Stressed Execs Seek Nature
"Landscapes have qualities that influence the process of thought and facilitate more effective and efficient action within business." ~ Jai Cheswick
Navigating ones way through the day is becoming increasingly stressful, with increased work pressure demanding much of us. When you’re running a successful business or working within one its highly likely that you find your day full of emails, phone calls, texts, twit feeds and if you live in Melbourne, coffee. Then, of course, there’s the actual work you’re supposed to be doing.
Amid the hectic pace you can forget yourself.
If you live in a country area an immediate natural antidote to this ever increasing stress burden is nature and the time spent in it. The rhythm and gentleness of a short walk in a country area or simply sitting by a natural pool and watching the wildlife can start the process of coming back to yourself. Similarly a surf at the beach or a cycle through the forests can do the same.
Yet, for those of us living in urban environments this connection with nature is becoming increasingly tenuous. We urbanites are told by marketing experts that all we need to feel good about ourselves again is an outdoor bbq with friends, to switch the TV on and watch a favourite movie, spend more time on Facebook reading other peoples opinions, or go shopping for ‘stuff’.
In an Australian urban environment increasingly influenced by our Asian neighbours, the simple backyard, office courtyard, hospital waiting room, or train station present ideal opportunities to create places that not only look good but also help us to think more clearly and act with more focus.
The ancient landscape masters of Asia knew well that time spent in a landscape, specifically in a landscape designed for contemplative practices, allowed individuals to practice the mindful act of coming back to themselves. They knew, as did their clients, that the qualities of a place can influence the process of thought and facilitate more effective and efficient action within business.
Landscapes and gardens designed for contemplation have certain elements in common.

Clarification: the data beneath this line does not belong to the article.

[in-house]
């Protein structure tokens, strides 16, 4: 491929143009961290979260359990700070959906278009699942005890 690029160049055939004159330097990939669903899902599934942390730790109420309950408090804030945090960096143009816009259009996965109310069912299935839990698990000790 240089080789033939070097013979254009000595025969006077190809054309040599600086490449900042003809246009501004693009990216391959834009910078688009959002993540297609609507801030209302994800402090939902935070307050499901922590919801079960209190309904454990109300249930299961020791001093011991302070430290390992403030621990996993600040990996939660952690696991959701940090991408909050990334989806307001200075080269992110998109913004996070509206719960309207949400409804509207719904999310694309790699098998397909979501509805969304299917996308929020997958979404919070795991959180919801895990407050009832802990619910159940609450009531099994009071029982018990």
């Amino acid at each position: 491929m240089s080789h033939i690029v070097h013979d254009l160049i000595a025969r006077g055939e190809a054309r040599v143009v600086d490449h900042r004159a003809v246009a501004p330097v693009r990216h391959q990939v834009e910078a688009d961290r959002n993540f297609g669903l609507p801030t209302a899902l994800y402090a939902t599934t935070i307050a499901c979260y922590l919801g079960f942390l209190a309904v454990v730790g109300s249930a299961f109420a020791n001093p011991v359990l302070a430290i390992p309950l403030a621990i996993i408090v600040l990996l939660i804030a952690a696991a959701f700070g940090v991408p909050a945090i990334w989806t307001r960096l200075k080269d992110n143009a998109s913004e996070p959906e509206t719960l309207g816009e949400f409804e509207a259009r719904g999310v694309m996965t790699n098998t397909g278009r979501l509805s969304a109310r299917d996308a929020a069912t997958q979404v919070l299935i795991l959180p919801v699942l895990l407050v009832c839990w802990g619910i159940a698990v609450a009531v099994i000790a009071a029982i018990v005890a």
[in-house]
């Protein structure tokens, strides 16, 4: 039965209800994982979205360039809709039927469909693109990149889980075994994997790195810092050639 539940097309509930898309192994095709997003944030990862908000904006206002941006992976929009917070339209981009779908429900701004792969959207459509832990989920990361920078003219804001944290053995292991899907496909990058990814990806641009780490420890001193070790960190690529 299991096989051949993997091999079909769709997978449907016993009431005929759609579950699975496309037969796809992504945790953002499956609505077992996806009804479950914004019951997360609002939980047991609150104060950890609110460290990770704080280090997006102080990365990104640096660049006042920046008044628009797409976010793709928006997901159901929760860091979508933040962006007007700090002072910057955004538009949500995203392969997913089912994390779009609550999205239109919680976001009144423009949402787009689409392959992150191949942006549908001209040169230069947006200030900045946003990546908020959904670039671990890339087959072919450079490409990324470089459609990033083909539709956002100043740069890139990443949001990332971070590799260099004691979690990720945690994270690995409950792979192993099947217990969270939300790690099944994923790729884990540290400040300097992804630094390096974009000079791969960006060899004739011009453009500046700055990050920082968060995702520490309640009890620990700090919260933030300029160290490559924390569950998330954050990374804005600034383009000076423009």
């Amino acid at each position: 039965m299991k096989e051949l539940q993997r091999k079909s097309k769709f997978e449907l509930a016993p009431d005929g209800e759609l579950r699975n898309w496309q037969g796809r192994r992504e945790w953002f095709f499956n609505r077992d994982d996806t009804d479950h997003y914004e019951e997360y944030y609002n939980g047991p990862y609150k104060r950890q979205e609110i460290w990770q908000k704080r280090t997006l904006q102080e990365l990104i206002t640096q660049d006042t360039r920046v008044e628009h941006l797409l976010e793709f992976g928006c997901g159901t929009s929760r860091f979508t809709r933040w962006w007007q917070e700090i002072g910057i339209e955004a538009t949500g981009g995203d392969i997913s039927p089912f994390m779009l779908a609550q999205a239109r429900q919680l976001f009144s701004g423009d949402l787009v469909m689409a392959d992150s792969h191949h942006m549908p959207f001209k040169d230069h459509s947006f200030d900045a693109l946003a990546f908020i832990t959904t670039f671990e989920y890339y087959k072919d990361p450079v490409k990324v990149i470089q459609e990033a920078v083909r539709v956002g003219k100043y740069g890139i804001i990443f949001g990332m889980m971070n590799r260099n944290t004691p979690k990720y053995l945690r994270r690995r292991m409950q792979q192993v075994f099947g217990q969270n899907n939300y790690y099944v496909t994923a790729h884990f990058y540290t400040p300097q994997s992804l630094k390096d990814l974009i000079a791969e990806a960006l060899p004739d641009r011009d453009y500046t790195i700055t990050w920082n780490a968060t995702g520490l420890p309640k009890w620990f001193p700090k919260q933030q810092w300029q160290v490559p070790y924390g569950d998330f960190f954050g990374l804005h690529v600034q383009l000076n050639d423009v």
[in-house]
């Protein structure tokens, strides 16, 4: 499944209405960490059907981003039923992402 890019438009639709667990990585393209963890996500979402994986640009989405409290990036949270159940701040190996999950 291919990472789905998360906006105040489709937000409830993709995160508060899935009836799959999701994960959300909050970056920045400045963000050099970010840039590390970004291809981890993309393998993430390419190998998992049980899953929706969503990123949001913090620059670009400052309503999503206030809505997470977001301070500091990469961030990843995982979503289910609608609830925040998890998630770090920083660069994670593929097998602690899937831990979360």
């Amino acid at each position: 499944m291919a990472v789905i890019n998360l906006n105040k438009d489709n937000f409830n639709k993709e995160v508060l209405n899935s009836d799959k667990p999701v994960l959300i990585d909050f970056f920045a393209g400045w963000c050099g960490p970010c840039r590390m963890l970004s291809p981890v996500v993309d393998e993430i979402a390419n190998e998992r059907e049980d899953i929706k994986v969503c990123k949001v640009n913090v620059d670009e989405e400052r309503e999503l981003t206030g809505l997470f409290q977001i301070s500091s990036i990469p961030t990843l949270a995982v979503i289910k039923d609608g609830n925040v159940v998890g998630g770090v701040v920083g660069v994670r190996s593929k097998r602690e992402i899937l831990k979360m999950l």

They are well situated in regards to prevailing environmental conditions.
They take on a distinct form, unique in its simple beauty.
The enclosure they create points to a natural contained presence within all things.
They are defined and organized to help the user leave daily life behind.
A gateway might serve as a place to leave fear, busyness + confusion behind. Focus begins to develop within guided, directed movement.
They have an intentional form that begins to faciliate focus within the user. The pattern language of nature begins unfold.
They have a simple format to cultivate concentration and insight which points to less, in order to see more perhaps with unwavering attention to just one thing,
They allow the artistic expression of contemplation in helping the user refine their focus, see more clearly the subtleties of their actions and become more self-compassionate and creative in their workplace.
Jai Cheswick, Director of Cheswick Consultants, has been researching the design and development of contemplative landscapes for over 25yrs and runs a small boutique landscape architecture firm in Melbourne Australia.
He works with select clients to design and develop residential, commerical and industrial landscapes with qualities that influence the process of thought and facilitate more effective and efficient action within business.